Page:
A Man Tried Auctioning His Facebook Data On eBay

A Man Tried Auctioning His Facebook Data On eBay

It’s no secret that the products and services you know and love (or loathe) are all hawking your data to advertisers, making a few billion bucks off all those “free” services provided to you. But when it comes time to pad your pockets, you aren’t exactly getting a cut of the profits. So why not turn your data into dollars by selling it to the highest bidder yourself? And where better to sell off your digital avatar than the web’s favourite auction house, eBay?

Photo: Oli Frost Used with permission

That’s what writer and developer Oli Frost has tried, using Facebook’s own data export tool to create a one-stop shop for all his Facebook-related information and activity.

“I joined Facebook 10 years ago and just found out I’ve been selling me data for free all this time,” Frost told Gizmodo. “Why shouldn’t I get some of the cash?” To that end, Frost placed his Facebook data on eBay, where he listed for auction a flash drive with the contents of his data export.

Frost said he wasn’t going to keep the earnings from the auctioning of his Facebook data, and instead planned to donate it to the Electronic Frontier Foundation, “who support online privacy and such”. The auction ends on Sunday, June 3.

Frost’s auction drew over 40 bidders and quickly reached £300 ($530). “Sell it to advertisers or whatever you want,” Frost said in the auction listing. Compared to Facebook, he already stood to make more money off his personal data than the company is. The company had over two billion monthly active users in 2017, according to its SEC filings released in April, but reported an average revenue per user of $US20.21 ($27). I’m no accountant, but it sounds as though Frost was putting that data to good use.

Here’s what the winner would receive, according to Frost’s eBay post:

What’s Included

  • Every like, post, and inane comment since I was 16.
  • Photos dating back to when I had a fringe and listened to Billy Talent.
  • Videos dating back to when my band played gigs at kids play centres.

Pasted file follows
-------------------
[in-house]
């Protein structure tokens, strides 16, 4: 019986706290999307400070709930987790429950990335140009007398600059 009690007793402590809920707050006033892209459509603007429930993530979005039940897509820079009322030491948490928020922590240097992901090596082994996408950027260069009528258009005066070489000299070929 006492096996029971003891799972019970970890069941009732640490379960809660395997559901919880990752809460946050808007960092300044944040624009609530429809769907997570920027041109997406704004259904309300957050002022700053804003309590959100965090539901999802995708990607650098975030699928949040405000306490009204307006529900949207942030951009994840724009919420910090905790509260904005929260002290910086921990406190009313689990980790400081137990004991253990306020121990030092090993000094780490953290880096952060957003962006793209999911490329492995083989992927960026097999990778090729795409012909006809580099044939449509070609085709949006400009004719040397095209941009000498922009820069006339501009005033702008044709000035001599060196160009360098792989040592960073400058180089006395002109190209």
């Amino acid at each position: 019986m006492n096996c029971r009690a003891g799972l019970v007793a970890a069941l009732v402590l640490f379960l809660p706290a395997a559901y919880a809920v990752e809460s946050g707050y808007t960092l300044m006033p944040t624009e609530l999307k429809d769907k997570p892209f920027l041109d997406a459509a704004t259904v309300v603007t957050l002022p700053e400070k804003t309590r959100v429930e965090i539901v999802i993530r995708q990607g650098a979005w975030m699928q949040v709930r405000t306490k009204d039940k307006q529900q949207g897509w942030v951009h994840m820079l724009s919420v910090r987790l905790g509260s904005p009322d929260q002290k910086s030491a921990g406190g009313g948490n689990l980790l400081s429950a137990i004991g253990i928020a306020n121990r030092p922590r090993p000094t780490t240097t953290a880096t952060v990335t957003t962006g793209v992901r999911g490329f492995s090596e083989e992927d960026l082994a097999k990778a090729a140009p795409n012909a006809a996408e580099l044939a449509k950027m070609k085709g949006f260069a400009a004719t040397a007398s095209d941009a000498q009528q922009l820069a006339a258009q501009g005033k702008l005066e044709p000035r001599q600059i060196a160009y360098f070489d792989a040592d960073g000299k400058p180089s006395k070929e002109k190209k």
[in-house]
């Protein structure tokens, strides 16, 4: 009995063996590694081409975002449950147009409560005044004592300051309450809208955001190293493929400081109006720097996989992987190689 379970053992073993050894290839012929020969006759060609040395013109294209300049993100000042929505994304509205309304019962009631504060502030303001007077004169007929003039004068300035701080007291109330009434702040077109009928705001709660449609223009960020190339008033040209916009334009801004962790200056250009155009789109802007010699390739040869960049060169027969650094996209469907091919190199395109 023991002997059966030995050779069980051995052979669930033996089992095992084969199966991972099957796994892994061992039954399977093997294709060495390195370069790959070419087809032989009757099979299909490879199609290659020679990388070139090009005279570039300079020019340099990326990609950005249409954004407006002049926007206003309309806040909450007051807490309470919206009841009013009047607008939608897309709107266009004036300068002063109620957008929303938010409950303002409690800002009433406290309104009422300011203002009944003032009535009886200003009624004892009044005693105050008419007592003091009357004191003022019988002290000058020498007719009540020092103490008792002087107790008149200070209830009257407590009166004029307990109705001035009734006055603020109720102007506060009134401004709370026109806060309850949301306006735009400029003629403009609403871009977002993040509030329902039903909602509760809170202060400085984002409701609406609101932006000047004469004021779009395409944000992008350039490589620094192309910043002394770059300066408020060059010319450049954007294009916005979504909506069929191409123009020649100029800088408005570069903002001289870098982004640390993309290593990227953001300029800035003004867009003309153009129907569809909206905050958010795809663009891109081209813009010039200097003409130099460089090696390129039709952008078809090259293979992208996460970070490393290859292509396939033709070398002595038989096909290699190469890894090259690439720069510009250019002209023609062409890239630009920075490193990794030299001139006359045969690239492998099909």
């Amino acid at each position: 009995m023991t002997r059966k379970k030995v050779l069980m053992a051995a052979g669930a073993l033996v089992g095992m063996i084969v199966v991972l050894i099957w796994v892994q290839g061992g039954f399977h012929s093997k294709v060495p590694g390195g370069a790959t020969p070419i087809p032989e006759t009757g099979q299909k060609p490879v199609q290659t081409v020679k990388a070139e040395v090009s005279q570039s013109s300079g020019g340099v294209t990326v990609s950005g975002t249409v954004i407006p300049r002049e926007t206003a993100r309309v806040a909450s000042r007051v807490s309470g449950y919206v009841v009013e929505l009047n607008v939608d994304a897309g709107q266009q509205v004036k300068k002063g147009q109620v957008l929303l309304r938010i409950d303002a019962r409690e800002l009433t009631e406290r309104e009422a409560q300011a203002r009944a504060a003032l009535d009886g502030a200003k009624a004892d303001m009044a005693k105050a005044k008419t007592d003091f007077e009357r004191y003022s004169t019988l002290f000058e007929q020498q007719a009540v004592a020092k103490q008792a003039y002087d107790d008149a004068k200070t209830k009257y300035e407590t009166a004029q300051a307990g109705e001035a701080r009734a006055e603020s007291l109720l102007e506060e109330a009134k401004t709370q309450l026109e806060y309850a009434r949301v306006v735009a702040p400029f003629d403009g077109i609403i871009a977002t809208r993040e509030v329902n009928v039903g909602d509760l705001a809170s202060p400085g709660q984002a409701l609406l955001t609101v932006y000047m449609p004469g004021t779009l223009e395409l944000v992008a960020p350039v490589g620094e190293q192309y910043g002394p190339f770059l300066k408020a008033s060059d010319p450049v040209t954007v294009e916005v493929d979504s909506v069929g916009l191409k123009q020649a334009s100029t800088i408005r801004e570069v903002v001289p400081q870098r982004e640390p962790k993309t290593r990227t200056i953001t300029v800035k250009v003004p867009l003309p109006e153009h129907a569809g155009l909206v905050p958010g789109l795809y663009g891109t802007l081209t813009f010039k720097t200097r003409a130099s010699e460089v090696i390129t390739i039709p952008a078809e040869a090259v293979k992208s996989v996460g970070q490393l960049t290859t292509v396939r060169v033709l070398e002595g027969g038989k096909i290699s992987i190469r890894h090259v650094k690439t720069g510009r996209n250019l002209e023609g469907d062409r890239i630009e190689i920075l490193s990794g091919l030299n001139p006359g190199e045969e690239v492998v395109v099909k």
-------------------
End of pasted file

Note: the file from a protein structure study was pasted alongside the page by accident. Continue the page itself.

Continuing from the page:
• A list of things I’m apparently interested in, including ‘Gluten-free diet’, ‘Jessie Ware’ and ‘Project management software’.
  • Stats on how many happy birthdays I got, year by year.
  • All my friend requests that got ignored.
  • Every party invite I’ve ever had (all three of them).
  • Loads more, like who I vote for, my boss’s name, and where all my family live.

Not included? “Permission to steal my identity and open a sweat shop.”

The threat of that information being used maliciously is always there, and Facebook data has been employed in the past by the company’s employees to stalk women, but Frost didn’t think the buyer would dig through his old posts hoping to find something scandalous.

“I’m sure they will be lovely though, and we’ll go for beers together,” said Frost. “I might throw in my browsing history in too as a stretch goal.”

What about the family-related information on his Facebook page? “Asked mum and dad and they’re all cool with telling people where they live,” Frost said. “I live with them anyway.” Talk about optimism.

Unfortunately, nothing good can last forever, and eBay removed the listing for Frost’s personal Facebook data from its site. Frost shared the message he received from eBay, which reads as follows:

Some of your listings haven’t followed our Mailing List and Personal Information policy.

Your listing is selling an account for Facebook, which is not permitted as most social networking companies have limitations in their terms of service that restrict the artificial boosting of another member’s following or popularity, or the sale of accounts with established followings. Given that, eBay as a company has decided not to allow listings that would facilitate or promote this type of activity. While we appreciate that you have chosen to utilise our site, we must ask that you please not relist this type of service.